Kenneth Shockley
Colorado State University
Characterizations of the Anthropocene often indicate both the challenges that our new epoch poses for human well-being and a sense of loss that comes from a compromised environment. In this paper I explore a deeper problem underpinning both issues, namely, that decoupling humanity from the world with which we are familiar compromises human flourishing. The environmental conditions characteristic of the Anthropocene do so, I claim, by compromising flourishing on two fronts. First, the comparatively novel conditions of the Anthropocene risk rupturing our narratives, putting at risk our sense of self and connections to familiar environments. Second, by undermining the connections between our environmental background and the sense of well-being conditioned by that background our ability to exercise options that constitute a recognizable good life are compromised. This paper argues that to the extent humanity is decoupled from their environments humans are not only less able to access opportunities our understanding of who we are, our identities, and our capacity to make sense of the world around us through those identities is compromised. I conclude that the Anthropocene does more than challenge our ability to utilize resources, it challenges our understanding of who we are in the world.
Keywords No keywords specified (fix it)
Categories (categorize this paper)
DOI 10.1007/s10806-018-9736-5
Edit this record
Mark as duplicate
Export citation
Find it on Scholar
Request removal from index
Revision history

Download options

PhilArchive copy

Upload a copy of this paper     Check publisher's policy     Papers currently archived: 71,355
External links

Setup an account with your affiliations in order to access resources via your University's proxy server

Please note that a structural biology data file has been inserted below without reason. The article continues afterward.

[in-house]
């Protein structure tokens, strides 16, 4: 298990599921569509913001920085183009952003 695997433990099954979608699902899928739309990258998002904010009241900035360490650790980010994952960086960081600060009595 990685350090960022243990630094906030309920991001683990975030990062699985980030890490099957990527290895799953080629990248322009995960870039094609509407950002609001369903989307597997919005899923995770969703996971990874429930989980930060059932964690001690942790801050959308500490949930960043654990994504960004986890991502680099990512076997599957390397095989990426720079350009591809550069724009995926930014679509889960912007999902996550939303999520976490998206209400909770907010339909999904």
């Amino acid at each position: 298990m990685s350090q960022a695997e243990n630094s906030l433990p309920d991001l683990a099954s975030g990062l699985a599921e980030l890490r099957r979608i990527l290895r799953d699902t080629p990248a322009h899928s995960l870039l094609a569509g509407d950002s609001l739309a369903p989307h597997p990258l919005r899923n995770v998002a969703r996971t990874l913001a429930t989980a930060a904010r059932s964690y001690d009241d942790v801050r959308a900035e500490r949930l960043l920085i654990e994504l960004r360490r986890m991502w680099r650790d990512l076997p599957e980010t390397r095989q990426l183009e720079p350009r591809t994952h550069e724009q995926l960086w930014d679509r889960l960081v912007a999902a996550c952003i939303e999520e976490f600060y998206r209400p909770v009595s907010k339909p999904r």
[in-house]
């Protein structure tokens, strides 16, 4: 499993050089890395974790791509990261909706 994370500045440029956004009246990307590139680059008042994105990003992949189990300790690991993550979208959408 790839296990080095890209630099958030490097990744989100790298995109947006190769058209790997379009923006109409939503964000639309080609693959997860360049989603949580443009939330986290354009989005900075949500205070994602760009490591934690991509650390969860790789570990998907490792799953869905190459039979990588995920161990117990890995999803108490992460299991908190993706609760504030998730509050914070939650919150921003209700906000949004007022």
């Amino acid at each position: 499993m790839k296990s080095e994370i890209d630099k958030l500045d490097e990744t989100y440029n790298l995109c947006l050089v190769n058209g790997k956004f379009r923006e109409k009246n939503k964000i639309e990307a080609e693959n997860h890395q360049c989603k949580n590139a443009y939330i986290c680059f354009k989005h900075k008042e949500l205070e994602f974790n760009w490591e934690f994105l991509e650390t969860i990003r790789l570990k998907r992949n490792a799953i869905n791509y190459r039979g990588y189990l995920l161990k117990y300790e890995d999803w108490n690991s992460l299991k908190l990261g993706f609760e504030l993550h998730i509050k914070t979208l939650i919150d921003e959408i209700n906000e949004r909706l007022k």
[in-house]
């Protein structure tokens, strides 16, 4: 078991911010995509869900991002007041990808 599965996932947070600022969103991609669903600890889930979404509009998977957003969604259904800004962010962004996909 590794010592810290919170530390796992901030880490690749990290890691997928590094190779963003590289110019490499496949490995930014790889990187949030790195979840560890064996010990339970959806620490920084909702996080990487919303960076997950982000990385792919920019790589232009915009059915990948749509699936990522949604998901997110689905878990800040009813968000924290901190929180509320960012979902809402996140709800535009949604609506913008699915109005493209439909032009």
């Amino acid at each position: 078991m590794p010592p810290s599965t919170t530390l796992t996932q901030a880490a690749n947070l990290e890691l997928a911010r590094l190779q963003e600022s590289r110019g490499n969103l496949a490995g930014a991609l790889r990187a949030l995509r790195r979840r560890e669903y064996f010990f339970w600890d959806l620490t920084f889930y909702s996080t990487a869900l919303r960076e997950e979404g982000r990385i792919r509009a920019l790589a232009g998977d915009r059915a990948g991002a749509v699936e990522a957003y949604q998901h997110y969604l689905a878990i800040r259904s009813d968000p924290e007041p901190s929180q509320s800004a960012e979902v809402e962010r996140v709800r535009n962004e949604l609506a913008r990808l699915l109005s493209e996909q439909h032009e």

Configure custom proxy (use this if your affiliation does not provide a proxy)
Through your library

References found in this work BETA

The Climate of History: Four Theses.Dipesh Chakrabarty - 2009 - Critical Inquiry 35 (2):197-222.
Capability and Agency.David Crocker & Ingrid Robeyns - 2009 - In Christopher W. Morris (ed.), Amartya Sen. Cambridge University Press.
Climate Justice and Capabilities: A Framework for Adaptation Policy.David Schlosberg - 2012 - Ethics and International Affairs 26 (4):445-461.

View all 12 references / Add more references

Citations of this work BETA

Valuing Out of Context.Megs S. Gendreau - 2022 - Environmental Values 31 (4):381-396.

View all 6 citations / Add more citations

Similar books and articles

Trying and Failing.Annie Powell, Johanne Grosvold & Andrew Millington - 2015 - Proceedings of the International Association for Business and Society 26:192-204.
Grounding and Ontological Dependence.Henrik Rydéhn - 2018 - Synthese 198 (Suppl 6):1231-1256.
Perceptual Decoupling or Motor Decoupling?James Head & William S. Helton - 2013 - Consciousness and Cognition 22 (3):913-919.
The Dependence of Value on Humanity.Christine M. Korsgaard - 2003 - In Jay Wallace (ed.), The Practice of Value. Oxford University Press. pp. 63--85.
Humanity and Animality. A Transdisciplinary Approach.Astrid Guillaume - 2013 - Human and Social Studies 2 (3):13-32.
Hume and the Problem of Paternalism: When is Humanity Sufficient?Ryan Pollock - 2016 - Southern Journal of Philosophy 54 (1):107-128.
A Finite Axiomatization of G-Dependence.Gianluca Paolini - 2017 - Journal of Logic, Language and Information 26 (3):293-302.


Added to PP index

Total views
14 ( #735,166 of 2,519,576 )

Recent downloads (6 months)
1 ( #407,153 of 2,519,576 )

How can I increase my downloads?


My notes